Macbeth Skit

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Macbeth Skit
George Bernard Shaw 1934-12-06.jpg
Written by George Bernard Shaw
Date premiered unperformed
Original language English
Subject Macbeth is perplexed by his wife's poetic language
Genre satire

Macbeth Skit (1916) is a short comic skit by George Bernard Shaw on Shakespeare's portrayal of Macbeth's relationship with Lady Macbeth.

Origin

According to the manuscript, it was written in 1916 for performance by Lillah McCarthy and Gerald du Maurier, actors who had recently appeared in productions of Macbeth. There were many Shakespeare tributes in that year, as 1916 was the 300th anniversary of Shakespeare's death. McCarthy and du Maurier were both appearing a production called A Tribute to the Genius of William Shakespeare.

However, Shaw's work remained unpublished and unperformed during his lifetime. In a note written by Shaw in the manuscript, he says du Maurier refused to put on the skit. Shaw wrote, "Gerald would not burlesque himself. Probably he considered himself an ideal Macbeth."[1]

It was published in 1960, edited by Shaw scholar Bernard Dukore.[2] The manuscript is untitled. The name "Macbeth Skit" was used for the 1960 publication.

The skit takes lines from Act 1 scenes 5 and 7 of Shakespeare's Macbeth. Lady Macbeth typically retains Shakespeare's lines, while Macbeth speaks in modern colloquial English, often expressing confusion about what she is saying.[3] In Shaw's version, Macbeth is transformed into a "maundering nincompoop".[1]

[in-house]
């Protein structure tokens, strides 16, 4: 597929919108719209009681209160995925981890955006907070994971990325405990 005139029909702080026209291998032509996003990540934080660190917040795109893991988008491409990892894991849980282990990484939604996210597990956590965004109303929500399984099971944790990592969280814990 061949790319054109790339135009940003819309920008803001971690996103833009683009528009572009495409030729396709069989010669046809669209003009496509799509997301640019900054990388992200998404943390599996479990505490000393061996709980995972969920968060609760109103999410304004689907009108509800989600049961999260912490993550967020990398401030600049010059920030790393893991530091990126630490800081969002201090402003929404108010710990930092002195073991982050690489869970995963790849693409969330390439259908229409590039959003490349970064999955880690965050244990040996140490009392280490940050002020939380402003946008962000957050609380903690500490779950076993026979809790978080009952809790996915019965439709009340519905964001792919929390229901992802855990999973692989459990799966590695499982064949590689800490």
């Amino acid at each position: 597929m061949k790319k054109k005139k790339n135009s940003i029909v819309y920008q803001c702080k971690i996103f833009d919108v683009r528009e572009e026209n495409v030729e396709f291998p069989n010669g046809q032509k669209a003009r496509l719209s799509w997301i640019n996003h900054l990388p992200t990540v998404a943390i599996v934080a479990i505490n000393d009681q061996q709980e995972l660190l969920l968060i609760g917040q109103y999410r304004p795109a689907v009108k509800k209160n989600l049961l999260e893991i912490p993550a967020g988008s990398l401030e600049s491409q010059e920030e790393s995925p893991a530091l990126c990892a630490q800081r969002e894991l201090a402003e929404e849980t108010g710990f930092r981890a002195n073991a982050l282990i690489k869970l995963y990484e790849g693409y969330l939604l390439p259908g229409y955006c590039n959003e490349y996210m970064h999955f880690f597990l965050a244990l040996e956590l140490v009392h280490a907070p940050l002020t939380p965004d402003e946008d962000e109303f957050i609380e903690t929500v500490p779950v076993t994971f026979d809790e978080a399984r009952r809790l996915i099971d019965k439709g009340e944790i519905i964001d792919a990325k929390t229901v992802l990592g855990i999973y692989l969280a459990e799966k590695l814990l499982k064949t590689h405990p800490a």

Plot

Lady Macbeth soliloquises about her husband's letter describing his encounter with the witches. Macbeth arrives and says he's very impressed by his wife's poetic way of speaking. Lady Macbeth says that he should kill Duncan, emphasising that he should appear to be wholly innocent in public. But Macbeth takes literally her Shakespearean imagery — such as trying to resemble a flower after his wife tells him he should "look like the innocent flower" when Duncan arrives. He's also perplexed by the reference to "the poor cat in the adage", having no clue what cat appears in what adage, and is totally defeated by the suggestion that the "receipt of reason shall be a limbec only". Eventually he works out what her plan is and agrees, but as soon as he misunderstands her line about his "terrible feat" as a derogatory comment on his feet, Lillah McCarthy as Lady Macbeth steps out of character in despair and says "Gerald: come off it. I shall never make a Shakespearan actor of you."

References

  1. ^ a b Roby, Kinley, "Arnold Bennett, Shaw's 10 O'clock scholar", Shaw and Other Matters, Susquehanna University Press, 1998, p.54.
  2. ^ Bernard Shaw and Bernard F. Dukore, "Macbeth Skit", Educational Theatre Journal, Vol. 19, No. 3, Shakespearean Production (Oct., 1967), The Johns Hopkins University Press, pp. 343-348.
  3. ^ Braunmuller, A.W. (ed), William Shakespeare, Macbeth, Cambridge University Preess, p.46.

External links

  • Original 1960 publication of Macbeth Skit via JSTOR
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